This is a rush transcript from "On the Record," May 27, 2009. This copy may not be in its final form and may be updated.
GRETA VAN SUSTEREN, FOX NEWS HOST: North Korea is threatening more. And, yes, only two days after testing a nuclear device, North Korea is threatening to attack U.S. or South Korean warships if any ships from North Korea are searched as part of an effort to intercept weapons of mass destruction.
And there is more ominous news. North Korea has announced the truce that ended the Korean War is no longer valid.
North Korea is the most secretive regime on earth. And tonight, you will get a sneak peek into North Korea that you have never seen before.
Joining us live is Curtis Melvin, PhD student at George Mason University and the creator of a Web site northkoreaneconomywatch.com, which I have been too. It's fascinating, since I read about you.
You have taken pictures of North Korea, is that right, from the air, from Google?
CURTIS MELVIN, PHD STUDENT: Yes, Google Earth is a fabulous product. And, basically, it allows us to see inside North Korea, which is something that those of us who have traveled there really want to do more of. There is so little access that we have, and this really is helping fill the void.
VAN SUSTEREN: So you have been there twice. The first picture we've got, these are burial grounds?
MELVIN: That is actually the first nuclear test site. This is located in the north east of the country. And, basically, we have before and after satellite footage in the area, and so we can tell that this is where a test occurred, and also triangulate that information with seismic data.
VAN SUSTEREN: Let's put up another picture and we'll have Curtis identify it.
MELVIN: This is the missile launch platform which is also in the northeast. It's near the nuclear test site. And this is where a lot of interest has been drawn since April, when North Korea tested their long-range missile.
VAN SUSTEREN: And the next one?
MELVIN: And this is a satellite photo provided recent to me. This is not actually part of Google Earth. This is a commercial satellite image that a journalist friend of mine sent me.
As you are aware, last year the American government made a deal with North Korea to disable the Pyongyang reactor, and they made a big show of destroying the cooling tower.
And so this is a satellite photo that was taken after the cooling tower was destroyed which I posted online.
VAN SUSTEREN: People don't realize this, just how rare it is to get inside North Korea, and that you actually take these pictures, you have to figure out exactly what it is, because the place is so sealed off to world.
MELVIN: Mm-hmm. And North Korea is a very mysterious place, and so many exciting things have happened to be interested in in the last 20 years. "Exciting" is probably not the right word.
But since the famine happened, there has been a tremendous amount of social change in the country.
VAN SUSTEREN: In fact, one of the pictures you show is one of the graves from the famine. How many estimated died during the famine of the '90s?
MELVIN: The numbers vary significant from 300,000 to 3 million. I think the best number was put together by Marcus Nolan at the Peterson Institute, and he brings that in at about 1 million using some very innovative forensic techniques.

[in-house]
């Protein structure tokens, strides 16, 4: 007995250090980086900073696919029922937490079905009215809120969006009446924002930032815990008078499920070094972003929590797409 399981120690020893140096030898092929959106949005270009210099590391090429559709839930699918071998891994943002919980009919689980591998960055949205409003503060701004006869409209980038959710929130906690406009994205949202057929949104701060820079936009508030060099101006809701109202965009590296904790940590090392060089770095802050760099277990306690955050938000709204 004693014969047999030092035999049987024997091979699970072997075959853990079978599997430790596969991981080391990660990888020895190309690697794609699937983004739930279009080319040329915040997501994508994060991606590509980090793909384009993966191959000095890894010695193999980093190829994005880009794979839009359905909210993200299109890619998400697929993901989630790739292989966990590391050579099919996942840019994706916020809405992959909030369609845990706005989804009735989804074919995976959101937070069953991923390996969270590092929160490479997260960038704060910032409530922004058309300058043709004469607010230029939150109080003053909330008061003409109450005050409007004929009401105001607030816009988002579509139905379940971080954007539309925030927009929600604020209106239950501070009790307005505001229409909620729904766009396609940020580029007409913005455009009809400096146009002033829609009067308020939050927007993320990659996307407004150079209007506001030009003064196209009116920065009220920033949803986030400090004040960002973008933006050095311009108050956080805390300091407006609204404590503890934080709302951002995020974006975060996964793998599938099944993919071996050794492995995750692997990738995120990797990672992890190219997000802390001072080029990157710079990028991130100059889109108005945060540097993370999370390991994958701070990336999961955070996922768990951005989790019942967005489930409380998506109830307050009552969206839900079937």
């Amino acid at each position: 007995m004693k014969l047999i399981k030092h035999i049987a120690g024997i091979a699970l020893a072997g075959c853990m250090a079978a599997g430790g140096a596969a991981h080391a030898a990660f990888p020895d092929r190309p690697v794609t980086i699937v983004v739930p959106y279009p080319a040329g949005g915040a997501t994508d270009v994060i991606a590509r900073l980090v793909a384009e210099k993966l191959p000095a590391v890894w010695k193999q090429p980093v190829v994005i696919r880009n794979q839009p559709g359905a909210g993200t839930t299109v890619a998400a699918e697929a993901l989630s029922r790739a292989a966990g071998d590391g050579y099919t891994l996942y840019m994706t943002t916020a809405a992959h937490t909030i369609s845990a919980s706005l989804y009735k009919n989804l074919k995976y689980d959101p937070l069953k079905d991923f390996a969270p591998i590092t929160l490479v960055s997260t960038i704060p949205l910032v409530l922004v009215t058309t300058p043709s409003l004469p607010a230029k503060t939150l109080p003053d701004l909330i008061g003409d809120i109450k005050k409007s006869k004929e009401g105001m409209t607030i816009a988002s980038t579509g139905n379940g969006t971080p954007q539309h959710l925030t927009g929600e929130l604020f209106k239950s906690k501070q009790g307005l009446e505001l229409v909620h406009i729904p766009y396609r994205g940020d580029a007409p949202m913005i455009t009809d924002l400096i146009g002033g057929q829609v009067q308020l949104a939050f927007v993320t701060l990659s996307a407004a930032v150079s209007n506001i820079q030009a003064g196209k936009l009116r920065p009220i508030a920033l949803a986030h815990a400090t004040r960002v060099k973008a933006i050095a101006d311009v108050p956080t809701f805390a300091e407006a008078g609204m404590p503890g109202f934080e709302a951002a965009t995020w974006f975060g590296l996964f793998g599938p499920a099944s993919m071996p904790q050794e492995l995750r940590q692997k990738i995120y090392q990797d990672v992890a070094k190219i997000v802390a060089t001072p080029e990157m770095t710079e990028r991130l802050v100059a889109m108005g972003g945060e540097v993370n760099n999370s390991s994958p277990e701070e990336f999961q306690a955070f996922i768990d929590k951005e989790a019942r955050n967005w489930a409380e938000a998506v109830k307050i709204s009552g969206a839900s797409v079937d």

VAN SUSTEREN: And, of course, the money and the aid they get from other countries, particularly China, and the thought is that they siphon that off and do it for their military development and their nuclear weapons program at the expense of the people.
MELVIN: We have seen in the last four years and radical change in North Korea's trade, in the composition of North Korea's trading partners.
China used to be about 37 percent of North Korea's trade. Now they are over 70 percent. Japan used to be their second largest trading partner, and they have dropped out of the top five now.
VAN SUSTEREN: We have one picture of Kim Jong Il's home. Can we put that up? That was fun to look at. (LAUGHTER)
I am sure that he is ecstatic that you have that picture up there of his home.
MELVIN: So this is an elite compound in northern Pyongyang. Kim Il Song did live here.
VAN SUSTEREN: The father.
MELVIN: The father. And it is easy to spot these things, because, obviously, they have very nice houses, artificial lakes, forests. And it really does highlight the economic gulf that separates the political elite from the ordinary people of North Korea.
VAN SUSTEREN: Is that a water slide?
MELVIN: That is a huge water slide, and it is the only water slide at a residency in North Korea. That's in the compound.
VAN SUSTEREN: One of my favorites is that Chu Che (ph) tower only because when we went there, they showed it to us. And so it is fun to see. There it is right there, at least, one of the towers. I assume that they have many towers.
MELVIN: That's the most prominent one.
VAN SUSTEREN: Is that in Pyongyang.
MELVIN: Yes, that is right in the middle of Pyongyang, and it's across the River Taedong from the most prominent statue of Kim Il Sung in the country. So it is a very politically charged area that a lot of North Korea and every tourists are taken to.
VAN SUSTEREN: One of my favorite pictures that I've ever seen in North Korea, the ones that they show at the satellite picture at night, and they show South Korea all lit up, and North Korea is virtually black, there is no light.
MELVIN: Yes. It speaks volumes, doesn't it?
VAN SUSTEREN: It does. There is no light, no power, no electricity. The people there are just dying.
VAN SUSTEREN: Anyway, Curtis, thank you.
MELVIN: Thank you, it's been a pleasure.
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